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Dentinal repair in the postnatal organism occurs through the activity of specialized cells, odontoblasts, that are thought to be maintained by an as yet undefined precursor population associated with pulp tissue. In this study, we isolated a clonogenic, rapidly proliferative population of cells from adult human dental pulp. These DPSCs were then compared(More)
MT1-MMP is a membrane-bound matrix metalloproteinase (MT-MMP) capable of mediating pericellular proteolysis of extracellular matrix components. MT1-MMP is therefore thought to be an important molecular tool for cellular remodeling of the surrounding matrix. To establish the biological role of this membrane proteinase we generated MT1-MMP-deficient mice by(More)
HYPOTHESIS A high prevalence of methicillin-resistant Staphylococcus aureus (MRSA) in soft tissue infections presents a treatment challenge. DESIGN Retrospective analysis. SETTING The San Francisco General Hospital Integrated Soft Tissue Infection (ISIS) Clinic. PATIENTS Patients treated at the ISIS Clinic from July 1, 2000, to June 30, 2003. MAIN(More)
Activating missense mutations of the GNAS1 gene, encoding the alpha subunit of the stimulatory G protein (Gs), have been identified in patients with the McCune-Albright syndrome (MAS; characterized by polyostotic fibrous dysplasia, café au lait skin pigmentation, and endocrine disorders). Because fibrous dysplasia (FD) of bone also commonly occurs outside(More)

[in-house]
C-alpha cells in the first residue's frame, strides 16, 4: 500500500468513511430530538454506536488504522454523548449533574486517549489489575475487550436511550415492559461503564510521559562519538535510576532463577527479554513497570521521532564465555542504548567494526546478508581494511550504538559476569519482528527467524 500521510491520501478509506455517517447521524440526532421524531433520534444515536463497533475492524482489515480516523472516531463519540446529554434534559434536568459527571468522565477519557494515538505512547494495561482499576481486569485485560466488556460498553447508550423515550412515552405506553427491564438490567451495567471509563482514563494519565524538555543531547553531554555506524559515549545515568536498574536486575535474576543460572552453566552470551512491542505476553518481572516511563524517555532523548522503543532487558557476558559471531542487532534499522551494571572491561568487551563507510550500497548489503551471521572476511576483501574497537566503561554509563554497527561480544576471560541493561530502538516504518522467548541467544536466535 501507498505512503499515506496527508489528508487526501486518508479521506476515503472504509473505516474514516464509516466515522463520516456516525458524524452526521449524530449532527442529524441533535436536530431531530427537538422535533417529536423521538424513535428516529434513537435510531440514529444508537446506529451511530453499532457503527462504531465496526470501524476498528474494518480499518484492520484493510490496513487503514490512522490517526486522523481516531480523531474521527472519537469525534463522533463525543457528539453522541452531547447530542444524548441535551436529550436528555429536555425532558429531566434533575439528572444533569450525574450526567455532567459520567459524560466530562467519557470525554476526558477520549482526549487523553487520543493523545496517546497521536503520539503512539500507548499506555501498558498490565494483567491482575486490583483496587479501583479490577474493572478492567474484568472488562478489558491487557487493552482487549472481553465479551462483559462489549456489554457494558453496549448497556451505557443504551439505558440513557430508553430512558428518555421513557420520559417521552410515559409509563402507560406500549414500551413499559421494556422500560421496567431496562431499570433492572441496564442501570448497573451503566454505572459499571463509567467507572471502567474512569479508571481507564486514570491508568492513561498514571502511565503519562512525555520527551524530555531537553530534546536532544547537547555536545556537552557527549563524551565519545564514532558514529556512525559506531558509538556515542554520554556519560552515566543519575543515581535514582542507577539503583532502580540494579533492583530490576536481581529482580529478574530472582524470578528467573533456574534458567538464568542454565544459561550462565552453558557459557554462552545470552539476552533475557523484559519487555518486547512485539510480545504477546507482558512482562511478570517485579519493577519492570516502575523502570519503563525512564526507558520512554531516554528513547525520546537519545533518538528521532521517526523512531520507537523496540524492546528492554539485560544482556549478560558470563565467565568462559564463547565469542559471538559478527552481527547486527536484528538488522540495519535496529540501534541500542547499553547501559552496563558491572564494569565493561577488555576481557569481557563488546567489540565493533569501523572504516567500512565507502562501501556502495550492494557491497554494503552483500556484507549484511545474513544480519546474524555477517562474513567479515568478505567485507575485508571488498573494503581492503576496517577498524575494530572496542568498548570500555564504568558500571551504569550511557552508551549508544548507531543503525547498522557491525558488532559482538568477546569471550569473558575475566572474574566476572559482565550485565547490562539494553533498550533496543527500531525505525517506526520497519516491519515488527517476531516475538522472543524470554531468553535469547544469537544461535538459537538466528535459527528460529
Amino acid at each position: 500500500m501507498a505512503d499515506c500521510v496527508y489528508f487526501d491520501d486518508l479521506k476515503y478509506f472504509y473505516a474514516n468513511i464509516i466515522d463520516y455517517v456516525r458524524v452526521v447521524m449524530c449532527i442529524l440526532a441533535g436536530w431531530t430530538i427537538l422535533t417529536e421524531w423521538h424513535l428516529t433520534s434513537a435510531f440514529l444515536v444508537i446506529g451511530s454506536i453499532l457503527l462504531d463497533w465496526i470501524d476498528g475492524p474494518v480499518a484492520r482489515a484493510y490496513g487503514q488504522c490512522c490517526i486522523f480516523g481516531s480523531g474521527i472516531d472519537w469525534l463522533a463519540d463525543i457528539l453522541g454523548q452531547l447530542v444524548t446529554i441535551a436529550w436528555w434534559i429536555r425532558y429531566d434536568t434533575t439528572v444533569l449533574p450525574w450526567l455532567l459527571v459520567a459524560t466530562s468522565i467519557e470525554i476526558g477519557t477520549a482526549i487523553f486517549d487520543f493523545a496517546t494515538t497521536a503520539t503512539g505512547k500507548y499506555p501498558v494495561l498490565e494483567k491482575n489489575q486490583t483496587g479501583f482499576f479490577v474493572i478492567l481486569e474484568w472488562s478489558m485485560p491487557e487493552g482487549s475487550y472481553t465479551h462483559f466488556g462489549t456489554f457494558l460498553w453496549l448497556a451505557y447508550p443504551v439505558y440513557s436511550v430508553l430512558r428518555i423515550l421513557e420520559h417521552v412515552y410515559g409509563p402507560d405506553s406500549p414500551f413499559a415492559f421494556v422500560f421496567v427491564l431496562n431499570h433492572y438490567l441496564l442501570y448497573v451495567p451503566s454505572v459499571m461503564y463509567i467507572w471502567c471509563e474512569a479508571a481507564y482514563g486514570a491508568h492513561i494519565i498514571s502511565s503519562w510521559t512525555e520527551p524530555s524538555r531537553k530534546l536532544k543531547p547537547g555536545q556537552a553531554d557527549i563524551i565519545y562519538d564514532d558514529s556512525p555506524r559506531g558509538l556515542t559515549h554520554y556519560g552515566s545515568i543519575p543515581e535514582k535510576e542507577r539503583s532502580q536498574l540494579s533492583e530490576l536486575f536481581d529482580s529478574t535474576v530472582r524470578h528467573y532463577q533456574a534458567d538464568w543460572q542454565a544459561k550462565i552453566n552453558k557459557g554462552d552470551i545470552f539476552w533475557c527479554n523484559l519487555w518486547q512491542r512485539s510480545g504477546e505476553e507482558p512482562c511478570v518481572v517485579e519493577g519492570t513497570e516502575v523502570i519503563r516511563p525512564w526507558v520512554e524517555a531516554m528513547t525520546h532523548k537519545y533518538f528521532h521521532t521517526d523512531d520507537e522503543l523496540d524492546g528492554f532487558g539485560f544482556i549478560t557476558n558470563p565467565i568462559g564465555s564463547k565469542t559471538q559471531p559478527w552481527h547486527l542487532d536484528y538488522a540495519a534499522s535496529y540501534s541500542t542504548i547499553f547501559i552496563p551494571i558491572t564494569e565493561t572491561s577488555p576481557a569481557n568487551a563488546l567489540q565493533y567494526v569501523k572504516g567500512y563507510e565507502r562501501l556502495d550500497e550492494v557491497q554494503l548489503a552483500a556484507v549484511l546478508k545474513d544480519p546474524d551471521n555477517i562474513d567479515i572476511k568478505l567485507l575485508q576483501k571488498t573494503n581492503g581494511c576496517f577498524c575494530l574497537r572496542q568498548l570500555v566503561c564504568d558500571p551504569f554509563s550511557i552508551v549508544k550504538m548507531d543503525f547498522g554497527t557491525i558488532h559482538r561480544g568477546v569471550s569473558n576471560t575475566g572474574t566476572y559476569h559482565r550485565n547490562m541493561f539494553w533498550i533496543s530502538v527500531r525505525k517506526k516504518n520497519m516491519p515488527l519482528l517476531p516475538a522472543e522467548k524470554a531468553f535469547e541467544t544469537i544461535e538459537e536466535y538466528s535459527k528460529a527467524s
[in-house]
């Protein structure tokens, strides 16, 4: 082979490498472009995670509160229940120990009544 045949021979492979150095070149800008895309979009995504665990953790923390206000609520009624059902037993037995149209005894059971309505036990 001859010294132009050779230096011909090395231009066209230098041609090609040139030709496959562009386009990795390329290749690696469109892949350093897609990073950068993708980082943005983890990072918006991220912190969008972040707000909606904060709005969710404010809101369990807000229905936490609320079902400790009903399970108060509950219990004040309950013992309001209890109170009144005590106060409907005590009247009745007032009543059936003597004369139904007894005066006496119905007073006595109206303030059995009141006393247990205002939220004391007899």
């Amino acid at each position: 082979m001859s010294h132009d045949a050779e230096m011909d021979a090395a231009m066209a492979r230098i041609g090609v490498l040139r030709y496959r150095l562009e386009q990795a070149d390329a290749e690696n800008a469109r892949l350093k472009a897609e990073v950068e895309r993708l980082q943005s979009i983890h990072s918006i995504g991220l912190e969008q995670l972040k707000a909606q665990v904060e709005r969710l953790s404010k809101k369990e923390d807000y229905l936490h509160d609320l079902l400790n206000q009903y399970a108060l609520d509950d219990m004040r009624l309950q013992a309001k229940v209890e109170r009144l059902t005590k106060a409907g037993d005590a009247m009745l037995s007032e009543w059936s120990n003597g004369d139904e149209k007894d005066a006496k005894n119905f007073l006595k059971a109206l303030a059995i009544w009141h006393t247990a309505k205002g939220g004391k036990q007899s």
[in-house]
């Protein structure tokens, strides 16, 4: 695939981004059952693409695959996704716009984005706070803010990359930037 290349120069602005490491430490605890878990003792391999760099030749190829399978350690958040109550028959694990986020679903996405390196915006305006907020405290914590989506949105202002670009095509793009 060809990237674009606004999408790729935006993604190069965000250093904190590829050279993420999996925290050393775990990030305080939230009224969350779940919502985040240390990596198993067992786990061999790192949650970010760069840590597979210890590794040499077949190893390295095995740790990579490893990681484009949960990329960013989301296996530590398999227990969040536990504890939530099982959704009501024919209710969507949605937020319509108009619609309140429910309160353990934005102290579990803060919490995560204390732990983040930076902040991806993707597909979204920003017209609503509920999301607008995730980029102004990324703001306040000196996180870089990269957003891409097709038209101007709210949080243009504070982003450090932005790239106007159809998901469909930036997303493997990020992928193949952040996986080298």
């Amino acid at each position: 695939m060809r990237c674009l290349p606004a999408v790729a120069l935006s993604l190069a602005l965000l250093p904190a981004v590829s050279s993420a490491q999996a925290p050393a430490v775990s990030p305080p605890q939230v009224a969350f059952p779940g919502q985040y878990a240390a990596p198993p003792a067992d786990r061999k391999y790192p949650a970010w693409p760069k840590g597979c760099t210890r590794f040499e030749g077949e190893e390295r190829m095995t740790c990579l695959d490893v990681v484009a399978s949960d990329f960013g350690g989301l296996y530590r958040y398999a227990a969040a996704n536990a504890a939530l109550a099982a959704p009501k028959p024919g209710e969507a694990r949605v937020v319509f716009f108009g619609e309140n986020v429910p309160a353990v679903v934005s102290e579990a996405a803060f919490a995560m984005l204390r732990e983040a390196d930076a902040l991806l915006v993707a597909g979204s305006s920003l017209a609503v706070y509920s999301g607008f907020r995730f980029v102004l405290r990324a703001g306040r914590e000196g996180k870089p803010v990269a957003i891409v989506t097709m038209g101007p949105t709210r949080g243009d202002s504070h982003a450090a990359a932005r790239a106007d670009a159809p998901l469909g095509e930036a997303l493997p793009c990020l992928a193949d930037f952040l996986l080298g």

Bone marrow stromal cell populations, containing a subset of multipotential skeletal stem cells, are increasingly contemplated for use in tissue engineering and stem cell therapy, whereas their involvement in the pathogenetic mechanisms of skeletal disorders is far less recognized. We compared the concentrations of stromal clonogenic cells, colony forming(More)
We report the isolation of adherent, clonogenic, fibroblast-like cells with osteogenic and adipogenic potential from the blood of four mammalian species. These cells phenotypically resemble but are distinguishable from skeletal stem cells found in bone marrow (stromal stem cells, "mesenchymal stem cells"). The osteogenic potential of the blood-borne cells(More)
BACKGROUND Techniques used to repair craniofacial skeletal defects parallel the accepted surgical therapies for bone loss elsewhere in the skeleton and include the use of autogenous bone and alloplastic materials. Transplantation of a bone marrow stromal cell population that contains osteogenic progenitor cells may be an additional modality for the(More)
Decorin (dcn) and biglycan (bgn), two members of the family of small leucine-rich proteoglycans (SLRPs), are the predominant proteoglycans expressed in skin and bone, respectively. Targeted disruption of the dcn gene results in skin laxity and fragility, whereas disruption of the bgn gene results in reduced skeletal growth and bone mass leading to(More)
Successful closure of bone defects in patients remains an active area of basic and clinical research. A novel and promising approach is the transplantation of human bone marrow stromal cells (BMSCs), which have been shown to possess a significant osteogenic potential. The extent and quality of bone formation by transplanted human BMSCs strongly depends on(More)
PURPOSE To determine whether quantitative computed tomography (CT) can be used to estimate the extent of new bone formation in hydroxyapatite-tricalcium phosphate (HA-TCP)-based transplants. MATERIALS AND METHODS Bone-forming transplants were generated by attaching cultured human bone marrow stromal cells to aliquots of HA-TCP particles and were placed in(More)